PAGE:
Jamie Oliver’s war against unhealthy school meals rages on. After winning an Emmy for his first US series, Jamie’s Food Revolution, the 35-year-old chef is taking his healthy eating message to Los Angeles for a second series, screening on Channel 4 this week (Tuesday, 10pm).
TV&Satellite Week magazine cornered Jamie by the cooker and got him to tell us how he tried to wrestle burgers and shakes away from LA schoolkids.
The LA school district banned me from their schools even before I even arrived… But it caused massive outrage – parents, kids, even teachers and principals were furious. So I put out the word that I would open my own kitchen in LA instead and asked people to bring their school dinners to me.
I was bombarded by people wanting change… When the school district said you can’t come in, we’re doing fine, there were tens of thousands of people saying no, we’re not doing fine.
The parents of America have got to start giving a s**t about what they feed kids… LA schoolkids eat 57 tons of white sugar every week. And there’s this stuff called pink slime, basically beef trimmings washed with ammonia – disgusting! – that goes into burgers and mince. People had no idea.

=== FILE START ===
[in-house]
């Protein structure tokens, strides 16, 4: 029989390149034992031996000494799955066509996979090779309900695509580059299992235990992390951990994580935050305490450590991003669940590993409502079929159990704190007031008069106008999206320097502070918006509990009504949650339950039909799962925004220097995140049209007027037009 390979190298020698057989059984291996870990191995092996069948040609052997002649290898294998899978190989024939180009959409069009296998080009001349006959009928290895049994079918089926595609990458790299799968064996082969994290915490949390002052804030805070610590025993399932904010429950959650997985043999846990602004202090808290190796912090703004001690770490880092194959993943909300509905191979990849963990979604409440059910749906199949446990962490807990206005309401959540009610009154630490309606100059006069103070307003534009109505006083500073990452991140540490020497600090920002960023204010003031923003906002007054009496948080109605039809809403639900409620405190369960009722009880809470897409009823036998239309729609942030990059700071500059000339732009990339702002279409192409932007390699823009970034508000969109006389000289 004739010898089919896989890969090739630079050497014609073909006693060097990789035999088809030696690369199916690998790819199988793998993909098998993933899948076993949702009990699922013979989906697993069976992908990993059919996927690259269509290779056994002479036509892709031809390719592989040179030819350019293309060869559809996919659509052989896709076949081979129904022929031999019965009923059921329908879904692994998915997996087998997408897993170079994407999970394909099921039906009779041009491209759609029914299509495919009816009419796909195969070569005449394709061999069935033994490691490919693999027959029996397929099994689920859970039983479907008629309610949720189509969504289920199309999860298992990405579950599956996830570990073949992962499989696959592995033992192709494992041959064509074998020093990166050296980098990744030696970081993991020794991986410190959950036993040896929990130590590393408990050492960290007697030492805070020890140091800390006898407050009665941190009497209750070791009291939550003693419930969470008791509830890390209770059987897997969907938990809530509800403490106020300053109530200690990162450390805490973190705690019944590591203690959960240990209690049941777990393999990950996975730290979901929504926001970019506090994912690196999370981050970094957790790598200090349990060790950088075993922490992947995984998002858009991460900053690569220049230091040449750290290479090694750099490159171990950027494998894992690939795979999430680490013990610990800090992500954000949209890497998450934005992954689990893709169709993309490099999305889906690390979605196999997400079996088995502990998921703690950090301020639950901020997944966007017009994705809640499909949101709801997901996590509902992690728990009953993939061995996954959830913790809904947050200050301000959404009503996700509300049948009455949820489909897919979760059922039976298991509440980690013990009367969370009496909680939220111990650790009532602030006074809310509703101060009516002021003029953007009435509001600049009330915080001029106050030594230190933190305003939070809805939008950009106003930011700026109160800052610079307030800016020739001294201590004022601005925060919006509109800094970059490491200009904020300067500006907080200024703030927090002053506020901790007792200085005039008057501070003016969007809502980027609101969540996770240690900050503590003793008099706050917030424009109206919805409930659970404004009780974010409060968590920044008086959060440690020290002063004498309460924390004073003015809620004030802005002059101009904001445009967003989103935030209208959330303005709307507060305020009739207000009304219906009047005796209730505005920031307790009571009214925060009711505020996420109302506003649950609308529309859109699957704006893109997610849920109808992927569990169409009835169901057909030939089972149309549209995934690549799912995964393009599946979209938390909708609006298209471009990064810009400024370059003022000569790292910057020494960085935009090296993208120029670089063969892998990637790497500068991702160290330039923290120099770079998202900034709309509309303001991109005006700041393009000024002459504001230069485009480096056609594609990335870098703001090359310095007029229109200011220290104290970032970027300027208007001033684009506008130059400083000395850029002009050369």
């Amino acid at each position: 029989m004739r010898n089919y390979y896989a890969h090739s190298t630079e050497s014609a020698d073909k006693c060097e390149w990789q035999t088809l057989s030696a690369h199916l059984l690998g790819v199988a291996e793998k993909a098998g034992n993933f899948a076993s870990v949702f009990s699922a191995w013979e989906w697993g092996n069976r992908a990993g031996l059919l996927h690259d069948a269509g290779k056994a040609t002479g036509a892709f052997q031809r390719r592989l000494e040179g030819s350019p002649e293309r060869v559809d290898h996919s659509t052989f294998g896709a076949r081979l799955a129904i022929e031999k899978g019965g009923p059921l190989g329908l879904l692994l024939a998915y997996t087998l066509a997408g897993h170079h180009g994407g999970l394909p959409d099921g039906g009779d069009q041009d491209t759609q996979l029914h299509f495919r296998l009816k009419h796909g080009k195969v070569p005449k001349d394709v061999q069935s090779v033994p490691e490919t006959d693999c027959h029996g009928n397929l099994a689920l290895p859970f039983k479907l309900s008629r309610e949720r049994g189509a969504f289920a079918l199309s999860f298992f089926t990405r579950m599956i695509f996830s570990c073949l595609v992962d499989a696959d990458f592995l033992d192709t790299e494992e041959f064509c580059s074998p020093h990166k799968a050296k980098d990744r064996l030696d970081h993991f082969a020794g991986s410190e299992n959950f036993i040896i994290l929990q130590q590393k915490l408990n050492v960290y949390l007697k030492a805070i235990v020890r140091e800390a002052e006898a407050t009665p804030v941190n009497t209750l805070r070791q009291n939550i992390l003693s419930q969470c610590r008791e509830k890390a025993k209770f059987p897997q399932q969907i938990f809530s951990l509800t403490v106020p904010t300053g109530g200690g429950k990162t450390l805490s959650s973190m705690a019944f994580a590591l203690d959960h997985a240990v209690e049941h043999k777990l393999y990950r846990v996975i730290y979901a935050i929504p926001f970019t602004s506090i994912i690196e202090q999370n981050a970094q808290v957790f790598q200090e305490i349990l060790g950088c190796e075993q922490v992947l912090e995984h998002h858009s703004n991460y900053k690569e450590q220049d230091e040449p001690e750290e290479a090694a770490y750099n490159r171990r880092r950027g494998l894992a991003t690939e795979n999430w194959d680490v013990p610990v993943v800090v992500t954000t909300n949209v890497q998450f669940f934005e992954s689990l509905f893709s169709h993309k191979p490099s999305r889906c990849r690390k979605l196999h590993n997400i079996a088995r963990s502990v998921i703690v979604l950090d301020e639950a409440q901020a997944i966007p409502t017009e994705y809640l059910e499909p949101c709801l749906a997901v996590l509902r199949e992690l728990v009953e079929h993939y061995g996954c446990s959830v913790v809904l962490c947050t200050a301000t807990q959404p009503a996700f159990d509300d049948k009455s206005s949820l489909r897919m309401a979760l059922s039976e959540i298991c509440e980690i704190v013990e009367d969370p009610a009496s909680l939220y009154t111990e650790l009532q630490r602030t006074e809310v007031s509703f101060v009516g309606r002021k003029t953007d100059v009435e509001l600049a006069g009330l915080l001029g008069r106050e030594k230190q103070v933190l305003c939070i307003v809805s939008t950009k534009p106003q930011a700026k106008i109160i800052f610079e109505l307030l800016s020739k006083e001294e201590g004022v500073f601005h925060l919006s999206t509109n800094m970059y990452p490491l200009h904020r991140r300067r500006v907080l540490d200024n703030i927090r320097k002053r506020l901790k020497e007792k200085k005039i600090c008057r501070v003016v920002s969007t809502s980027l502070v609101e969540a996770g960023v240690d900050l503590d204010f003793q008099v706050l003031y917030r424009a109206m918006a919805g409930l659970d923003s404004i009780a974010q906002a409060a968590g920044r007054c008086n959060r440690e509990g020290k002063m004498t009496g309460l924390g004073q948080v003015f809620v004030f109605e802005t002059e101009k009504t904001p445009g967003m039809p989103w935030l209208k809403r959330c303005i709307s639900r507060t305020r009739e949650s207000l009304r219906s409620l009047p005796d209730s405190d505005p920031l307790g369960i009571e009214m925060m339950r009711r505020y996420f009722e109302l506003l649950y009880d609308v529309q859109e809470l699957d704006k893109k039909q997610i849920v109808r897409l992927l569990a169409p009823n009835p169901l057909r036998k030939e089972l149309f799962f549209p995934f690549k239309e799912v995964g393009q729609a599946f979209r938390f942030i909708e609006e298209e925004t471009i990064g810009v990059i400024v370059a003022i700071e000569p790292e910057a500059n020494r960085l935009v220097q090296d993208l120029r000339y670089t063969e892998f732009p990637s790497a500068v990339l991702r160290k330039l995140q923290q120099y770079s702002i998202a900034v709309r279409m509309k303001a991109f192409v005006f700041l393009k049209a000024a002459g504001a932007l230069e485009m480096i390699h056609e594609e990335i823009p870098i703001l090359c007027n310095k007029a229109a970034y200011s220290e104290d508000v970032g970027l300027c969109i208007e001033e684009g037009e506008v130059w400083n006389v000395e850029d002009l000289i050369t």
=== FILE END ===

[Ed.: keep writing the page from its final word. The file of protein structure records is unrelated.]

I also took over a drive-thru… The guy was making a 600-calorie strawberry milkshake with no strawberries in it. I showed him how to make one that was 200 calories with real strawberries in it. It is possible to make fast food healthier.
To me, this isn’t a job, it’s a duty… Telling the truth and shouting out your opinion gets you into a lot of trouble, but this is a bad time for American health and I believe that parents and kids want change.
The food revolution continues even when the cameras leave… We’ve got a Food Revolution truck doing shows and cooking demos in LA, and there’s a new Superintendent of Schools who’s agreed to ban flavoured milk from schools from September. It has more sugar per fluid ounce than a can of cola, so that’s a good first step.
My kids loved living in LA for a few months… They had a lot of fun and the school system was excellent, apart from some of the food, obviously. But it’s great to be home again.
I was amazed by the response to Jamie’s Dream School… I read a lot of positive comments from teachers, which was great because I didn’t want them to think the series was attacking them in any way. I think the series did what it set out to do, which was to open up the debate about how to reach those young people who don’t succeed at school.